December 25, 1990
To the Editor:
Thank God there are people like Loni Hancock, Steve Weir, Harry Britt, and Judge Thelton Henderson who have the guts to speak up about the highway construction that is ruining our communities and making our air unbreathable!
Roads are at the crux of almost every current environmental problem, and hence, halting the expansion of the highway system (and other parts of our auto-dependent culture) is one of the most effective spigots by which we can choke off environmental destruction.
The automobile (due to auto air conditioners) is the greatest threat in the U.S. to the ozone layer that protects all life on the Earth. It is also the largest U.S. contributor to global warming. Highways kill wildlife (including many endangered and threatened species) in huge numbers, both directly on the road and through habitat fragmentation and degradation. They are a big factor in the loss of biodiversity and its consequent extinctions. Highway expansion -- and the urban sprawl that it feeds -- destroys precious farmland and open spaces. It increases per capita energy consumption and pollutant emission. And, of course, it kills and maims thousands of us, too, every year (my own mom died in a highway accident in 1951). I have never heard this mentioned, but it is obvious that sprawl begets more sprawl, because people who grow up in an auto-dependent environment acquire the values that perpetuate it (have you ever heard of "cognitive dissonance"? -- people who invest a lot in something have a tendency to defend it).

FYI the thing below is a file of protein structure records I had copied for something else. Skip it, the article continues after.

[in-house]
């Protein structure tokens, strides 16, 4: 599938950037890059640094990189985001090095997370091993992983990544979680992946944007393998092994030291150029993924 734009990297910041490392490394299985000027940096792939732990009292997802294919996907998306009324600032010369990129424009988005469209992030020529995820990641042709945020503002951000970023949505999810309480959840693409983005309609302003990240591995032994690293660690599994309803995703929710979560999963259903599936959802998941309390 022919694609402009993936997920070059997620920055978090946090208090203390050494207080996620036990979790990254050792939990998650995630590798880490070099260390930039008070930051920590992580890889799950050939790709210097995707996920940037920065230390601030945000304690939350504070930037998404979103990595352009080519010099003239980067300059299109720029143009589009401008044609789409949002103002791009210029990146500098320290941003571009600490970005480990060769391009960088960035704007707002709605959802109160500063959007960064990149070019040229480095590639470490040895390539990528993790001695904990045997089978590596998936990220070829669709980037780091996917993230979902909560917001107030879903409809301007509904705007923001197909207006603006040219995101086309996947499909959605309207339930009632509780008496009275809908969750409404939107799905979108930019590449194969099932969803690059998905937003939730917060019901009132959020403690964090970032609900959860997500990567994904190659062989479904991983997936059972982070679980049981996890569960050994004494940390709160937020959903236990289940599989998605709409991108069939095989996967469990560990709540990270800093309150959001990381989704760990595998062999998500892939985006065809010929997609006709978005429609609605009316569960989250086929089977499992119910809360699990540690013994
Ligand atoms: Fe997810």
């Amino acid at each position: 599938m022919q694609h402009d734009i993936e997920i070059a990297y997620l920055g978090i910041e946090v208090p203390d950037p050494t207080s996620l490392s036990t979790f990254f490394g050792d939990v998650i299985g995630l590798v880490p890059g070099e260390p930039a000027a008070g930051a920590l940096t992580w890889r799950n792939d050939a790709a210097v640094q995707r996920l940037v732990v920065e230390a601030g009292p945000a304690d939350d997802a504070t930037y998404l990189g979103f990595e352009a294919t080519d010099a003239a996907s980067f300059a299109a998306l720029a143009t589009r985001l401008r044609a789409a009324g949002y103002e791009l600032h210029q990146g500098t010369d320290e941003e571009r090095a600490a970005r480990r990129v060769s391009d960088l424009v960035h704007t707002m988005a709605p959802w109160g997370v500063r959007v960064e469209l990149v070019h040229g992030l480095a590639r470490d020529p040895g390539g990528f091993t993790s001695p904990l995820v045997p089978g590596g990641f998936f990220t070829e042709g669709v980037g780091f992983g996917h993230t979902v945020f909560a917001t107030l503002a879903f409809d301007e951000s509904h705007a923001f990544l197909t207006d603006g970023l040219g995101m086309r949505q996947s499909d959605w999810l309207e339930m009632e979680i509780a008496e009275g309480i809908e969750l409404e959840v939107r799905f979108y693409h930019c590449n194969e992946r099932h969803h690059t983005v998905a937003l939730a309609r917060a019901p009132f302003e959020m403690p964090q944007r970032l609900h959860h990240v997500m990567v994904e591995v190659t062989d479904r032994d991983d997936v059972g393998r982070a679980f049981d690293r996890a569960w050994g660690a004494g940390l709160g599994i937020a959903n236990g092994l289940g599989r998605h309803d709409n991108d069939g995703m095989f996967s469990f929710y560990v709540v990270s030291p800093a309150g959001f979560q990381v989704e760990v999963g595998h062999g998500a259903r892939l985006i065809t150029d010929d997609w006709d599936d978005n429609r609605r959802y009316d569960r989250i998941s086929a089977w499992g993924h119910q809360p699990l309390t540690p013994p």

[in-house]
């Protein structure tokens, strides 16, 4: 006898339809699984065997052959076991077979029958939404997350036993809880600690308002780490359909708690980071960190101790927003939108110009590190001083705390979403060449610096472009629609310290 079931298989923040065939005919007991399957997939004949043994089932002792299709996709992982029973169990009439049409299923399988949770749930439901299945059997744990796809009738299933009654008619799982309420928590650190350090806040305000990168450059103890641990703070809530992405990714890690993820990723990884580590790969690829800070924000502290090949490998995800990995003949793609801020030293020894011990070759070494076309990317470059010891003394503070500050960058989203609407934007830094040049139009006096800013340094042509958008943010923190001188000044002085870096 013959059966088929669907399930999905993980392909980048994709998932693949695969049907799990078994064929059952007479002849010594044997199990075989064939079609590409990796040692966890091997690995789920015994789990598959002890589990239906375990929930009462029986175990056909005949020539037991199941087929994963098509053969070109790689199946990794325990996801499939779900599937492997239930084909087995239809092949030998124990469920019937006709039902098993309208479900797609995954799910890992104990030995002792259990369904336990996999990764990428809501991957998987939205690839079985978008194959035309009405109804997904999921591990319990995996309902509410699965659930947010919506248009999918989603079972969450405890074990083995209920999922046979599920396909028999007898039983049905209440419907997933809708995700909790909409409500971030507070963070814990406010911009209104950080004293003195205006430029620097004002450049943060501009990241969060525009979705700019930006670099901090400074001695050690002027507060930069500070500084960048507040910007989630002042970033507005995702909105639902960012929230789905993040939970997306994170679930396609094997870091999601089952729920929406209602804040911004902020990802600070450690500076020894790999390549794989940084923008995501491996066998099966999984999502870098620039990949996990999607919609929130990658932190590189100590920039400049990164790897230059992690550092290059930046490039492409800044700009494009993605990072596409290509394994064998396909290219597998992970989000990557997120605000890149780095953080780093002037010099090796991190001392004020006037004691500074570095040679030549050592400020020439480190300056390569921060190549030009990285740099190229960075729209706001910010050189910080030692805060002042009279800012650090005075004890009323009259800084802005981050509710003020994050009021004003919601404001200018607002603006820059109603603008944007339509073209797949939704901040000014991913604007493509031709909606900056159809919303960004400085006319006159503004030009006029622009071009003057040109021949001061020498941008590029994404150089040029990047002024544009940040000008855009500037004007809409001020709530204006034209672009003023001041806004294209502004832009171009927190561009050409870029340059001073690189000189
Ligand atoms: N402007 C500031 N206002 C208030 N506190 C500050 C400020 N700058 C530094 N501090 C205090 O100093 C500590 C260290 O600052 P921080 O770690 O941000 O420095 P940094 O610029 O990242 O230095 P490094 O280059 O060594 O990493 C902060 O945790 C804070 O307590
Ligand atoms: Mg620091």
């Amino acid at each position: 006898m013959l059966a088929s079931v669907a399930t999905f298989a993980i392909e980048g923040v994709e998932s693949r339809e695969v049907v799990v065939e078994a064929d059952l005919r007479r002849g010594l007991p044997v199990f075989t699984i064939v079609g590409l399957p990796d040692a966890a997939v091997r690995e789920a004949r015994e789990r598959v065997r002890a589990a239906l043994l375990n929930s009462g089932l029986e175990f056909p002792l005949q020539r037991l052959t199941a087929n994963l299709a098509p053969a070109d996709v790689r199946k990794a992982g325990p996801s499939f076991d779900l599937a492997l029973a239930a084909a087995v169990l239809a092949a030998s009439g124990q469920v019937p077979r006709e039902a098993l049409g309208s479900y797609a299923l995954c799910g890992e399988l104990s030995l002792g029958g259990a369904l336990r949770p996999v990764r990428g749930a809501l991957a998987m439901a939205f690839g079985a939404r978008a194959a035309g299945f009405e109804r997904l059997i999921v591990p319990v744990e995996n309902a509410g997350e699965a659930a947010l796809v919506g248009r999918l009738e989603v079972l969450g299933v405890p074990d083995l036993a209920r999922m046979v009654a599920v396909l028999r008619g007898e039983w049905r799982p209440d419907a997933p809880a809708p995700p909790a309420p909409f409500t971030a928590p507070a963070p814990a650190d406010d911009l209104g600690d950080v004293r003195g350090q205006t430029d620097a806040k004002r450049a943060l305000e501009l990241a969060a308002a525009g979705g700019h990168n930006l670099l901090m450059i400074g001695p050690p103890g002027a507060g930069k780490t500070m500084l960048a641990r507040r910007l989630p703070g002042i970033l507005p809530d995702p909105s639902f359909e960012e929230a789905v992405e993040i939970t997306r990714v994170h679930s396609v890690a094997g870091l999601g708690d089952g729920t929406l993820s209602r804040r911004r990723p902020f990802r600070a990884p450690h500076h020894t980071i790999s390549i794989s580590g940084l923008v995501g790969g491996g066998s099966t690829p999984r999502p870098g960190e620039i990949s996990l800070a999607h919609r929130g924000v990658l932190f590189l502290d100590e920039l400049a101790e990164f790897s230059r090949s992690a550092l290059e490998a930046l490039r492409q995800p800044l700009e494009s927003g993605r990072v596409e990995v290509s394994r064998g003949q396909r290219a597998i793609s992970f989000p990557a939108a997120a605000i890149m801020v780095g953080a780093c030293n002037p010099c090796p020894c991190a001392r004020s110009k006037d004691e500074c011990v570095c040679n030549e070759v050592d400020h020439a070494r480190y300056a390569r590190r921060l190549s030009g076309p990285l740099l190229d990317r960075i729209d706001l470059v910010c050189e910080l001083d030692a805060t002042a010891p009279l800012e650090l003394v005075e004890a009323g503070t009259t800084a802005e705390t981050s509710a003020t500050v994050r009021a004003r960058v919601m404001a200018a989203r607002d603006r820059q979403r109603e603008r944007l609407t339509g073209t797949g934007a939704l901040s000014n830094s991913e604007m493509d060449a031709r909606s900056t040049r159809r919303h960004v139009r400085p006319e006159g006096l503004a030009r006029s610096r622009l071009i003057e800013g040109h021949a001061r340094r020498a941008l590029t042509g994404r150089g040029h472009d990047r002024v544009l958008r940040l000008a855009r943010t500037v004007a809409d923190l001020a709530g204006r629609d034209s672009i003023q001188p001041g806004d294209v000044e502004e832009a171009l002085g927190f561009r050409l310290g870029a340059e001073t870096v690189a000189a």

It is impossible to drill for oil, log, or even deluge the wilderness with tourists without roads. Roads are key. And, of course, while diverting funds away from road construction, we can make them available to promote (in order of priority) walking, bicycling, rail, and buses (or even to pay off the national debt or house the homeless -- equally worthy causes).
Michael J. Vandeman, Ph.D.